The fresh summer breeze, growing waves, and steep, fast-breaking edge make it tough to stay on the fish. Only careful manipulation of the trolling motor keeps us midway up the edge, plunging from 12 feet down to 30, where the walleye are thick and aggressive. This is the sort of fishing my wife likes and I’m delighted to see a bend in Francine’s rod and a smile on her face. Once again White Lake delivers.
We’re at the north end, where the 20-plus-kilometre-long lake blossoms into a series of expansive bays. Like an hourglass, it tapers down then widens again to the south, with the Trans-Canada Highway crossing at its narrows. Not only is White Lake easily accessible from the highway, but at the south end of the lake, a full service provincial campground furnishes convenient accommodation for anglers amongst sand beaches, fragrant pines, and wild roses.
It’s early afternoon and it’s difficult to pull ourselves away from walleye up to 24 inches, but we head south to the campground to rendezvous with my long-time angling companion and Ontario OUT OF DOORS Senior Editor Gord Ellis and his wife Cheryl. As part of Ontario Family Fishing Events week, Gord is scheduled to give a walleye seminar. I’m in the fish cleaning shack wielding my fillet knife when he arrives and backs his big Lund boat onto the lawn in front of a collection of picnic tables and benches at the day-use area. I finish bagging fillets for dinner just in time for Gord’s seminar, and even make a cameo appearance, helping to demonstrate the virtues of slip sinker rigs and slip floats.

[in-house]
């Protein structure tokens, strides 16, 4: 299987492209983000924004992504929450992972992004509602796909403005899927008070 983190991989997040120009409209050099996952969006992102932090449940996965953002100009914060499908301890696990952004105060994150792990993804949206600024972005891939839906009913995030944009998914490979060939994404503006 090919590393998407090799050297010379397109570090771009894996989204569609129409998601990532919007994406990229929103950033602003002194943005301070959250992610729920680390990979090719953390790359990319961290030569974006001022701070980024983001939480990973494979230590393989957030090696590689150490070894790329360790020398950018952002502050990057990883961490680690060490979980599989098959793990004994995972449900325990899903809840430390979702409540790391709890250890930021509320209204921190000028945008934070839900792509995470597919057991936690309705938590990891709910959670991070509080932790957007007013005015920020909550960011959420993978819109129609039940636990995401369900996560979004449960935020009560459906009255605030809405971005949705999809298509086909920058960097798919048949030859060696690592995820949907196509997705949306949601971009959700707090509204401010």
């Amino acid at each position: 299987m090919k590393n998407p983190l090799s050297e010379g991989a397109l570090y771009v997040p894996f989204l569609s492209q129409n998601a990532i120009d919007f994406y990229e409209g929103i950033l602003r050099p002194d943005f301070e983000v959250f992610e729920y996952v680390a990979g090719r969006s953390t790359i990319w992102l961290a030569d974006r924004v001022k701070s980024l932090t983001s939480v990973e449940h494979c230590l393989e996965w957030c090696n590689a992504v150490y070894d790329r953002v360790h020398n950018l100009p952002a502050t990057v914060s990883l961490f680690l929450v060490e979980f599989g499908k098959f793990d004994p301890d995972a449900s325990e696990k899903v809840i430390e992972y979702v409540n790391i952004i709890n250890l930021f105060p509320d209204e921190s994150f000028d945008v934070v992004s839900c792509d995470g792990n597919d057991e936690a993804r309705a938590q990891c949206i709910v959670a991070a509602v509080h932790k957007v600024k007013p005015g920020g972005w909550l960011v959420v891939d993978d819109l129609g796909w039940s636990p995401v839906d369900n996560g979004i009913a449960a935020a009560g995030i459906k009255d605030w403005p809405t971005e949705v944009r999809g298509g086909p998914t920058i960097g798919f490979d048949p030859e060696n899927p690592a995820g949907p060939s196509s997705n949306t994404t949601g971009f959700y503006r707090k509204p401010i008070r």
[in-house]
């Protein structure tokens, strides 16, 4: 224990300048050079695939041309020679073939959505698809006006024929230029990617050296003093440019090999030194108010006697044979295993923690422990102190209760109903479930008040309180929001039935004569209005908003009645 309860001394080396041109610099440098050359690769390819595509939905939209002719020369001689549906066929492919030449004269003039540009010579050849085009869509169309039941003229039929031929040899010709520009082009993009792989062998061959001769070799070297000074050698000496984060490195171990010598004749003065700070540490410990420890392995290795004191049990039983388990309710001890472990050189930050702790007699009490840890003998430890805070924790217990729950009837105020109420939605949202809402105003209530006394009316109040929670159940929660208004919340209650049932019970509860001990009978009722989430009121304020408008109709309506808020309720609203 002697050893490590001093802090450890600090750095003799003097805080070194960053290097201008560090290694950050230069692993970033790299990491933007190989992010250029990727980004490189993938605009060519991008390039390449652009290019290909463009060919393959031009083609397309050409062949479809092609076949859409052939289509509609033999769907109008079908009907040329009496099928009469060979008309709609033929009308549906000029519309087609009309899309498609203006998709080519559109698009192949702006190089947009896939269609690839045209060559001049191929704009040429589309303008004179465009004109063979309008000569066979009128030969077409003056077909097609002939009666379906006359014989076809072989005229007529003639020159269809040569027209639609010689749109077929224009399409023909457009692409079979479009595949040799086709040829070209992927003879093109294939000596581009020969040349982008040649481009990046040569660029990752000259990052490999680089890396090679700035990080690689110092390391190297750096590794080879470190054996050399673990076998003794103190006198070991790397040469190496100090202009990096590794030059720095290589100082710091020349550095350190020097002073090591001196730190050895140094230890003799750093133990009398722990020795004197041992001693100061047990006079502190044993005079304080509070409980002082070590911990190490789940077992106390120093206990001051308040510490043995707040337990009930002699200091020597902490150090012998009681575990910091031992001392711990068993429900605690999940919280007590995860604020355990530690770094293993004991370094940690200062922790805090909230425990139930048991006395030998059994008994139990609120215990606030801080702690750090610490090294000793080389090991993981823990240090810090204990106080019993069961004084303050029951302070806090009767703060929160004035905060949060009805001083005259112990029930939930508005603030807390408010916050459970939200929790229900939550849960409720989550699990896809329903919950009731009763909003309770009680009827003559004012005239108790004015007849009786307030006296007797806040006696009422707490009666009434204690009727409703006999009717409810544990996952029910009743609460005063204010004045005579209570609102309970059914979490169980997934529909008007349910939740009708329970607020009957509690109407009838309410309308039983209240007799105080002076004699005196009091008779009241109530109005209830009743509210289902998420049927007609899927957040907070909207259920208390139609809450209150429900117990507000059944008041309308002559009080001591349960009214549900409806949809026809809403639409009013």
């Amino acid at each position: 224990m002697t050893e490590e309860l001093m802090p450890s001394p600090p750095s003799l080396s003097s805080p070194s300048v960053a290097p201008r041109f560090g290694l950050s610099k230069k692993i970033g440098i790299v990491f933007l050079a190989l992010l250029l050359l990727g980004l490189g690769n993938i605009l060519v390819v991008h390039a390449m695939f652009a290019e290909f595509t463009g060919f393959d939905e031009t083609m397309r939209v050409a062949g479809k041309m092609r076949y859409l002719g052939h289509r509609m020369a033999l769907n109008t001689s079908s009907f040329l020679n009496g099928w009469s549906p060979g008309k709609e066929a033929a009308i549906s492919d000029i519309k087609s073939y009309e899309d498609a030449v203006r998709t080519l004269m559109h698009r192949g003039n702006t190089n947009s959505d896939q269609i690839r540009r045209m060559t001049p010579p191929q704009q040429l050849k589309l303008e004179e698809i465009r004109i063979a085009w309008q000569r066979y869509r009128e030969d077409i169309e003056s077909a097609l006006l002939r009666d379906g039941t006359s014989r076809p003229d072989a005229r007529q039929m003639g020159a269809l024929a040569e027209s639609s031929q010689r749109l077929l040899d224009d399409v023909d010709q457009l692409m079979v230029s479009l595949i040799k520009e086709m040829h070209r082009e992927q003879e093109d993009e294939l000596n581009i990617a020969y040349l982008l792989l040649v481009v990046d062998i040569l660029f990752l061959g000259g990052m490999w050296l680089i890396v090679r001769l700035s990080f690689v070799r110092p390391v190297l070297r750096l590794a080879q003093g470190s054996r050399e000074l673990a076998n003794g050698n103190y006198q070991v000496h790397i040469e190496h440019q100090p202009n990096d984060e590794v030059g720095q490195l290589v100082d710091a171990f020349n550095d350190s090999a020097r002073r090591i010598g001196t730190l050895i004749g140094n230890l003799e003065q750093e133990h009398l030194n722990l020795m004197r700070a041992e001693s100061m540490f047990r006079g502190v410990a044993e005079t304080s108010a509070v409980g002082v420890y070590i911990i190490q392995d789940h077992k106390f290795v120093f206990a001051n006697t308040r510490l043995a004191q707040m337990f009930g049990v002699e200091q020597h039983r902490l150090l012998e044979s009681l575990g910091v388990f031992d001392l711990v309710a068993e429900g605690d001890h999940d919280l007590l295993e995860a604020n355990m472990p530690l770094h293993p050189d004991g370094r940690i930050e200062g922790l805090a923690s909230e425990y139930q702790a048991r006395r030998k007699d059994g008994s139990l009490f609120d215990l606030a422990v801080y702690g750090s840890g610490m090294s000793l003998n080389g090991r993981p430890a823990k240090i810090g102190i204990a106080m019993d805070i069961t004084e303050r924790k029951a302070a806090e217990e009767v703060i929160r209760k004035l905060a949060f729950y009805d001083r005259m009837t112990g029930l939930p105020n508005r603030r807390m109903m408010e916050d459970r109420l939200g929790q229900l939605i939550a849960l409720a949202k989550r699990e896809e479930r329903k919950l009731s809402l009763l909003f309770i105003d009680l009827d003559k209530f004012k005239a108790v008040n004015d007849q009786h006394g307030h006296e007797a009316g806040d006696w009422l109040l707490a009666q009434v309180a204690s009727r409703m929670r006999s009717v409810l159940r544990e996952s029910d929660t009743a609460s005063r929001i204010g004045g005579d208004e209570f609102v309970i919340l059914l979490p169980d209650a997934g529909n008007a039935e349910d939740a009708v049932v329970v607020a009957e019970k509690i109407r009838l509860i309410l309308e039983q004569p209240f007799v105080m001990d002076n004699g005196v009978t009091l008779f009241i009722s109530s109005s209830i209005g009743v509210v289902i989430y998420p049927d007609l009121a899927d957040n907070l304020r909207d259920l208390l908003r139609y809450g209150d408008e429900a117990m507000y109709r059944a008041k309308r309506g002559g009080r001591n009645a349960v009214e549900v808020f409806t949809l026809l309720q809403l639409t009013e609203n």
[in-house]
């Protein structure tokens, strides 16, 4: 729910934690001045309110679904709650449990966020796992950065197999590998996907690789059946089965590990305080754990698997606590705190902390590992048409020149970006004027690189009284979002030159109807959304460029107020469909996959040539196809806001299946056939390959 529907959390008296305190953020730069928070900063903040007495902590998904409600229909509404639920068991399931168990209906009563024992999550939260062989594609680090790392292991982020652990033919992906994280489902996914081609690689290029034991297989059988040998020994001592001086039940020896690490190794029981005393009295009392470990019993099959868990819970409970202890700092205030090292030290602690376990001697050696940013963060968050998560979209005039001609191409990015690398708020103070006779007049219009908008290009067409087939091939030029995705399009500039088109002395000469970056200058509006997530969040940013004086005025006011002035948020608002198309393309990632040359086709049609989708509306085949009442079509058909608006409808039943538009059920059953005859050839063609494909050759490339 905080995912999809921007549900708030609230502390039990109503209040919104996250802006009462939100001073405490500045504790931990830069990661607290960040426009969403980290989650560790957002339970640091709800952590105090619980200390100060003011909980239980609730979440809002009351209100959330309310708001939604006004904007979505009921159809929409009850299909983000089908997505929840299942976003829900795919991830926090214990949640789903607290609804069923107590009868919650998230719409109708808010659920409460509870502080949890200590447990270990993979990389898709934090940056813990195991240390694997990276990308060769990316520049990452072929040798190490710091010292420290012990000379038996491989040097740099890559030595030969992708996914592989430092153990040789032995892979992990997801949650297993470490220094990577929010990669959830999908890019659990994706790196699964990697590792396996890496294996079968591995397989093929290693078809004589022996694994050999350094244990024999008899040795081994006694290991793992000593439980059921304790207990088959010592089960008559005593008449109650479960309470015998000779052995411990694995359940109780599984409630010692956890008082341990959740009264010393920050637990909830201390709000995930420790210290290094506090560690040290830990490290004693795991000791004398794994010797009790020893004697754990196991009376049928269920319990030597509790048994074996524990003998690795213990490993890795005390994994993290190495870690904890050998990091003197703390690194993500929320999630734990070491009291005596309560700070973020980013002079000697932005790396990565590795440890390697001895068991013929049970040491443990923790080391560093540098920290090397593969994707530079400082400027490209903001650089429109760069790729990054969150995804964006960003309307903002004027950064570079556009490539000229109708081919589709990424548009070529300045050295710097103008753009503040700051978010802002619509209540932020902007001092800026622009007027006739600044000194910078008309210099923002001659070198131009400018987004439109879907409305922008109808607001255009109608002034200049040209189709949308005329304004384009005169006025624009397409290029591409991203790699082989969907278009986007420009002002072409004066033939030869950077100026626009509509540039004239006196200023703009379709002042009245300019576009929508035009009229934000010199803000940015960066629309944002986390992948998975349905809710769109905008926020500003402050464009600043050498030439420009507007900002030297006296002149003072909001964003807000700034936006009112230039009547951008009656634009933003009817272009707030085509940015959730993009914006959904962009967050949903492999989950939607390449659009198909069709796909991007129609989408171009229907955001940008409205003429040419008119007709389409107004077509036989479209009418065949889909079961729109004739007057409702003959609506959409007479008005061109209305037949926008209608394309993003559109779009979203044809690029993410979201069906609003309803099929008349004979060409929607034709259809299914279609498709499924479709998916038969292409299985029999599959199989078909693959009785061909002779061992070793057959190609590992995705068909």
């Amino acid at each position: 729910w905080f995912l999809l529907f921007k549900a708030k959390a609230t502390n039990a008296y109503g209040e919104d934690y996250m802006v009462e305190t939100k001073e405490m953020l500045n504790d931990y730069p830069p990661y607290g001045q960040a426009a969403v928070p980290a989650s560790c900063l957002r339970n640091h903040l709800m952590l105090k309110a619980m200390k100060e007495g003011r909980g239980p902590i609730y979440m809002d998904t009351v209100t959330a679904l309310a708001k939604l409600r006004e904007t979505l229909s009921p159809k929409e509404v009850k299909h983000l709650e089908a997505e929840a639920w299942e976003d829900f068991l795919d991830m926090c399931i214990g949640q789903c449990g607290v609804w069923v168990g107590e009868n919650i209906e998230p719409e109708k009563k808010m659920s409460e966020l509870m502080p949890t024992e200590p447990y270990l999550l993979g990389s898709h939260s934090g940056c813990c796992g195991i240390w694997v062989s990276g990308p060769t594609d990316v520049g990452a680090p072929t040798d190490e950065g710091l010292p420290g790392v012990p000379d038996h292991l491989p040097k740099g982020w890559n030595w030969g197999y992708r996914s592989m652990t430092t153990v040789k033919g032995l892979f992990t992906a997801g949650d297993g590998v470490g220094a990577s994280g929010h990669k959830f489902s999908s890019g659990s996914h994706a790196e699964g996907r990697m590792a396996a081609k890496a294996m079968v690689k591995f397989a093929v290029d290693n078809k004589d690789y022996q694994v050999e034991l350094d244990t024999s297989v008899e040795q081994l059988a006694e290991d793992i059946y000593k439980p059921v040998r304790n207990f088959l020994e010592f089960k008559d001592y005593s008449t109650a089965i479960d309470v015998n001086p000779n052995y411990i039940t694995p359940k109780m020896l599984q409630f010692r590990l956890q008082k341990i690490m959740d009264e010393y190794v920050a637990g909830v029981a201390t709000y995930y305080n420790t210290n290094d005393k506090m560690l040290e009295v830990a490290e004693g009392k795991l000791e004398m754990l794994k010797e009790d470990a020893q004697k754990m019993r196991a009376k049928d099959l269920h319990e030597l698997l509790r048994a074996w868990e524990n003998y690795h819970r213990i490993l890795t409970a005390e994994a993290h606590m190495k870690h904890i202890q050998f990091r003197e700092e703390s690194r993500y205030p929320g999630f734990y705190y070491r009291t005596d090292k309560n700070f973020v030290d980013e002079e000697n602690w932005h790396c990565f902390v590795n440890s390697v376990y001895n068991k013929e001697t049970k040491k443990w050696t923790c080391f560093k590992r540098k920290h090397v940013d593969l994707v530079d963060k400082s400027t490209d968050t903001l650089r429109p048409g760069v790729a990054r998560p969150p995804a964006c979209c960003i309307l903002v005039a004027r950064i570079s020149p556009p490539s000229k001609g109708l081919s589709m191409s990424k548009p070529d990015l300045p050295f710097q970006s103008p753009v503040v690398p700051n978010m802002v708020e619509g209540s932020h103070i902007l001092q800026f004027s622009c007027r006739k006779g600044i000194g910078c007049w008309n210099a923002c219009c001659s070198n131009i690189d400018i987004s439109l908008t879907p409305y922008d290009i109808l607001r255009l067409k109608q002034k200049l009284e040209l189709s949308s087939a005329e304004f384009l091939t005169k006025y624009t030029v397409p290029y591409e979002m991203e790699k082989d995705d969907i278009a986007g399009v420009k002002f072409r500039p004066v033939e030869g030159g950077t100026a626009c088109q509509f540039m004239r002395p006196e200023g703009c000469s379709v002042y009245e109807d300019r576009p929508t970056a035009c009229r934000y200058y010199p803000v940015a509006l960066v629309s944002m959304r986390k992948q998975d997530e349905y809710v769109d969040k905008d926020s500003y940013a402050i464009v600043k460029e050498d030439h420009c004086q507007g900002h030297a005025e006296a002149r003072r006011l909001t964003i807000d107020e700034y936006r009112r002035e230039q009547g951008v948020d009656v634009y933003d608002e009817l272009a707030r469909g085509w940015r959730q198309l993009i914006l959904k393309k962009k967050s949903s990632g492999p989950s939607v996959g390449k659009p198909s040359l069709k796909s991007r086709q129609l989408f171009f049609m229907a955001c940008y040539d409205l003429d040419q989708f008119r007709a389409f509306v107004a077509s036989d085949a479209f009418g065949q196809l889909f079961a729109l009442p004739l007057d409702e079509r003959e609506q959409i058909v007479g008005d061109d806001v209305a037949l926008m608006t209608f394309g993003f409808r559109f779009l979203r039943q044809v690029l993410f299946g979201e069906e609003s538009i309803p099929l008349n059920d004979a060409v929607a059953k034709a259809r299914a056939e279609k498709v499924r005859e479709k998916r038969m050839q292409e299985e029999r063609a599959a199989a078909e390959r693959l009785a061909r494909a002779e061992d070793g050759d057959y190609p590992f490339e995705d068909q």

2013 marks the 50th anniversary of White Lake Provincial Park and the milestone has us looking back. With its playground, great campsites, sand beaches, and good fishing, White Lake has always been a popular destination for my family and the Ellis clan. My two girls were newborns the first time they visited the park and Gord’s boys were not much older.
Another thing that has changed is the fishing. Although it’s always been good, it’s now much better than it was when we first visited the park in the early 90s. The combination of a restrictive slot size regulation implemented in the mid-90s, the present 4-fish limit, and the growing inclination towards catch and release seem to have improved the fishing in many Northeastern Ontario lakes.
Testing the waters
Back at our campsite we pool our resources for a dinner of fresh walleye, chicken, and salad. It’s a warm July evening and with several hours of daylight left we launch the boats and head south where the lake tapers down to a meandering stretch of bays and narrows, eventually spilling into the rapids and pools of the White River.
We only get as far as the railway bridge, where Francine and I connect quickly trolling crawlers and spinner rigs, while Gord and Cheryl drop jigs amidst a pod of walleye. We’re only a 5-minute ride from the campground and the sheltered and productive waters of the southern section remind me why White Lake Provincial Park is such a great family fishing destination. It’s not a bad couples retreat either.